On 5th November 2014, The record.com printed the following article about the fear that actress Gillian Anderson had been experiencing and how she had used hypnotherapy to help her to over come it.
Gillian Anderson had hypnotherapy before returning to the stage this year.
The 46-year-old actress has won rave reviews for her performance in ‘A Streetcar Named Desire’ at London’s Young Vic theater but had to seek specialist help before her run started after suffering panic attacks brought on by a fear of forgetting her lines.
She said: “I was terrified because I’ve had panic attacks on stage before so deciding to do this was a lot of pressure.
“I went to a couple of different hypnotists to deal with the anxiety because about six months before I started I was already projecting the fear of the future onto really small moments and struggling to even give a thank you speech.
“I think the combination of hypnotherapy and working my a*s off so that I was comfortable with the material meant that it hasn’t been an issue.”
Gillian – who has children Piper, 20, Oscar, eight, and Felix, six, from previous relationships – has previously suffered from panic attacks so bad that she “hallucinated”.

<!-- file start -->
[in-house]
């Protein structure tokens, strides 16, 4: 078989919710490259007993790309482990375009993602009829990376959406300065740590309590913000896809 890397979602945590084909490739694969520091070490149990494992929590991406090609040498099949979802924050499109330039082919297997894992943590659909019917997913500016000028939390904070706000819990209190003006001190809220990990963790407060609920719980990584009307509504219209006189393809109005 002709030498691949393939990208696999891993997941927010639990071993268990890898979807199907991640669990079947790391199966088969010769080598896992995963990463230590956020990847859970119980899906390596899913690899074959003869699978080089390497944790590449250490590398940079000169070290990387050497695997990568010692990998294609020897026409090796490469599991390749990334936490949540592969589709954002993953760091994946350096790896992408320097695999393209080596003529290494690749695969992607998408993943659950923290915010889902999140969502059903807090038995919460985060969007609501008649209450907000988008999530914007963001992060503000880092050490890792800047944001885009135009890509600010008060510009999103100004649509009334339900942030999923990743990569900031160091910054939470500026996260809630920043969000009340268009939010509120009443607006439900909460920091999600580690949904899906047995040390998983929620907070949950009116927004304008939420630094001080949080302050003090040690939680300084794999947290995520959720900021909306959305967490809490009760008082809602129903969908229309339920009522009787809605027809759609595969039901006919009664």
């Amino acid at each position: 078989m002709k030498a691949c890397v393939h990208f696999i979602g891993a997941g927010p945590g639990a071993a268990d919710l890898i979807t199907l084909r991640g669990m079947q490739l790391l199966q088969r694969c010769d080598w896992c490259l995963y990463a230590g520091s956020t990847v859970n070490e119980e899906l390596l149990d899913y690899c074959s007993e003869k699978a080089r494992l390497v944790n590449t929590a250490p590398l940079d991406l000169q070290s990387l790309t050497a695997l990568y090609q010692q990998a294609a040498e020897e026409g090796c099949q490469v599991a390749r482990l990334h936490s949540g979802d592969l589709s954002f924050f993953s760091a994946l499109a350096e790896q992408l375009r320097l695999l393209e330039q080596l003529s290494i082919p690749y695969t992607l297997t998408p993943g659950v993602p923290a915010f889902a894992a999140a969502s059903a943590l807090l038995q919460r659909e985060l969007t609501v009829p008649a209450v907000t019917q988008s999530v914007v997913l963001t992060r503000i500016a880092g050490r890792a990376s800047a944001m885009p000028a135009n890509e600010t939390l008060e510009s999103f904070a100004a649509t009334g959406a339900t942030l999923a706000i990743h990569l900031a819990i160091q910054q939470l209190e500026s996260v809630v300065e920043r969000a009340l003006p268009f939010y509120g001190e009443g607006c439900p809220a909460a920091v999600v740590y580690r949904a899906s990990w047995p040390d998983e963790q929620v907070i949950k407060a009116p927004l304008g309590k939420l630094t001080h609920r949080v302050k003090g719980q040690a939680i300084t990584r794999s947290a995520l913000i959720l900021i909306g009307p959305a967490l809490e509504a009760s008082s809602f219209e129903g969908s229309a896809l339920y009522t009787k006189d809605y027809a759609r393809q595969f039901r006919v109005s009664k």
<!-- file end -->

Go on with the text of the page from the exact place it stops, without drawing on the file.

She recalled in an interview with Stylist magazine: “There was a period of time when I was pregnant with my daughter where I started having panic attacks and they pretty much happened every day for well over a year.
“And it was absolute hell – like hallucinatory – really bad.”
It is sad to hear that Gillian Anderson was unable to find a suitable therapist straight away, but all credit to her for persevering and finding a practitioner who could help her cope with her panic.
It has long been known that hypnotherapy is immensely effective in helping a person to reduce the anxiety and prevent full-blown panic, but many people require more than a generic, pre-recorded download or simple symptom suppression and relaxation techniques from a therapist.
LCH (Lesserian Curative Hypnotherapy) is a far more specialised treatment and works with someone in an individual way – after all, no two people suffer the same problem in the same way and therefore no two people can benefit from the same treatment.
In Gillian’s case, she knew what was triggering her panic – a fear that she would forget her lines. But why? Why would this thought intrude on her mind in the first place? Why did she expect it to happen? Why would the fear of the situation take such a hold over her that she would suffer a panic attack?
She may well remember the first time she experienced the fear. She might even remember an occasion when she DID actually forget her lines – but why is she so convinced it will happen again? After all, the anxiety/panic actually INCREASES the likelihood of it happening!
LCH would have identified the answers to these ‘whys’ and then dealt with that information so that the thought did not intrude again. No thought means no fear. No fear means no panic!
If you are interested in finding out more about how LCH deals with the ‘why’ rather than the ‘what’ or the ‘when’ – then you might find the explanation “Hypnotherapy – different types” of interest.